And it’s not always about us. As a senior in college, I took a class that was meant to integrate all that a student had learned within his/her major.  At the beginning of the semester, we were given a list of about 75 names and theories which we were instructed to look up and study independently.  At the end of the semester, we would be given a test on the information—20 questions, matching.  We were warned how challenging it would be and that often students did not excel at it.  I (for some inexplicable, bloody-minded reason) decided to attempt to ace it.  I spent hours looking up the names and making notes on whatever I thought the professor might think was pertinent enough to test us on.  And then I carried my little index cards everywhere, pulling them out whenever I had downtime.  When the professor gave back our tests, he told all of us that someone—not naming any names—had gotten a perfect score—something he hadn’t seen in a while.  I didn’t show anyone the 100 at the top of my exam paper, but as we filed out of the classroom, the other students looked at me knowingly.  One woman, who I had hitherto considered a friend asked, “Did you sleep with him?”  I didn’t even know how to respond.  I was so horrified and confused.  “How could sleeping with the professor have helped me on an objective test?” I wanted to ask, at the same time wanting to demand, ”How dare you?  Is that really what you think of me?”

I am convinced now that it wasn’t what she was thinking of me that caused her to lash out in that moment. It was what she was thinking of herself, how she was feeling about whatever grade she had or had not gotten.  In that scenario, I did everything right.  I worked hard and I achieved success.  And somehow, my behavior (or her reactions to my behavior) still caused pain.  If I were to get it twisted, I would think that I maybe I should have dimmed my own drives and accomplishments to make her feel better, but I think we can all agree that that would have been ridiculous.

What’s the answer then? I don’t know what it is for others, but for me, it’s to forget about trying to control others’ perceptions, and, instead, whip up as much daring as I can in order to be authentic—because I think that’s one of the ways we help each other (and ourselves)—by being vulnerable, being honest, and sometimes, admitting that which is difficult to admit.

invoking-saint-frida-dianaklein-comAs I think about these things, my eyes fall on a candle that lives on my desk. It’s from a line called Secular Saints by philosophersguild.com.  It looks like the regular seven day prayer candle with which most Catholics would be familiar, but instead of featuring the Sacred Heart or Saint Jude, it bears a portrait of Frida Kahlo.  I have long felt a deep connection with this Mexican artist, not only because she composed fascinating and bold paintings, but because she did not shy away from letting people know what she was feeling—the physical and emotional pain that walked with her throughout her life.  She did not try to be perfect—if anything, she exaggerated her perceived faults.  And though she is not a saint in the Catholic sense, I feel myself wanting to invoke her audacious spirit.  There’s a “prayer” on the candle which I like well enough, but my personal petition goes something like this:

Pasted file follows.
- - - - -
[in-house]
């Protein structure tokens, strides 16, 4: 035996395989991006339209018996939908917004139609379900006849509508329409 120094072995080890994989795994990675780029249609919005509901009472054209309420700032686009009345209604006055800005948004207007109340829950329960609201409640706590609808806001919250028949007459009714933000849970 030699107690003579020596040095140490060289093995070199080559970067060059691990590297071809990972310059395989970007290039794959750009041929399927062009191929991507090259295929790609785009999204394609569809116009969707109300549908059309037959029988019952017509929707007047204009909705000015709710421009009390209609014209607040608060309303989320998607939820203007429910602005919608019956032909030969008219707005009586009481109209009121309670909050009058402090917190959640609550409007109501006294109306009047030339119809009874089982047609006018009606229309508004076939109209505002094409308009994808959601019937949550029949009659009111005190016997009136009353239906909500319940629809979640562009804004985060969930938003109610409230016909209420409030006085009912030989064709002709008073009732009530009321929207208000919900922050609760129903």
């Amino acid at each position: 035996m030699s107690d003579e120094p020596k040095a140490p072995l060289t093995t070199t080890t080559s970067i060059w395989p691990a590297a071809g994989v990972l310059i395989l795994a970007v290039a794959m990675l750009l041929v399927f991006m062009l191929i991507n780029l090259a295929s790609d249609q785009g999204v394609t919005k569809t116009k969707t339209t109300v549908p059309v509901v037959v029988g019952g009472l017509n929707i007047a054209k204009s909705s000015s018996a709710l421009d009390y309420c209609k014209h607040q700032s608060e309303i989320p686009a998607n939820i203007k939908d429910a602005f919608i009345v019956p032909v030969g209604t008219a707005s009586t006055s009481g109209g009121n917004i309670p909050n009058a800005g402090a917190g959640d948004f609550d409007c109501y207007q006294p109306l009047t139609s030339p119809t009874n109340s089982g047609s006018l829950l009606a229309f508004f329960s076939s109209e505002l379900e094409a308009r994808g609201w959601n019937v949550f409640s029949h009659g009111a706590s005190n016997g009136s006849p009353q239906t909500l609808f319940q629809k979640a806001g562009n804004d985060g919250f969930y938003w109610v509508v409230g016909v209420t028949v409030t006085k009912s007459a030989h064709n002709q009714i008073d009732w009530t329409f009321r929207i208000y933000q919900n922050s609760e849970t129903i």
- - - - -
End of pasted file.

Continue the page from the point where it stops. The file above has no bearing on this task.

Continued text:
O feisty Frida, help me to embrace my flaws and everything that is wrong with my life. Help me to know my true self and to show that self no matter who is watching.  Help me to be brave and bold and to act with resolve and passion.

 What keeps you from being authentic? Do you call on a saint (secular or otherwise) to help?

If you enjoyed this post, please consider sharing it with a friend. Thanks!

Running, Sickness & Health

Interval Training with Runkeeper

I love running, like love it, love it.  I love the sense of freedom I feel when I’m trotting down the road, an easy breeze in my face, a powerful playlist in my ears.  I love it.  But I also have Chronic Fatigue Syndrome.  As you may imagine, the two things are somewhat at odds with one another.  That being said, it’s important for me to stay active.  Though doctors don’t know a lot about how to help CFS patients, most agree that regular exercise is vital.  So I walk every day.  I’ve noticed that although I don’t always feel good doing it (and sometimes I feel downright awful), if I don’t do it, I won’t necessarily feel any better, and often, I’ll feel worse.  So there has been many a day when I have shuffled through my neighborhood getting blown past by friendly, speed-walking grannies and gazing jealously at runners bouncing down the street.  But there have also been times over the last 20 plus years, during which my body has been able to run and—praise all that is good and wonderful—this is one of those times.

When I began in August, I determined to do it slowly. I have the tendency to go whole hog on things.  I always want to push myself to do more, achieve more, but my long experience with this stuff has taught me: that way ruin lies.  In light of this, for the first few weeks, I simply ran on the days I felt up to it for between 10 and 15 minutes and then walked home, always making sure that I was covering at least the same amount of ground that I would have during a regular walking day.  I was using the Nike app to track my runs, but after several annoyances in the past and a recent update that caused still more irritation, I finally threw in the towel.  I decided it was time to shop for a new workout tracker.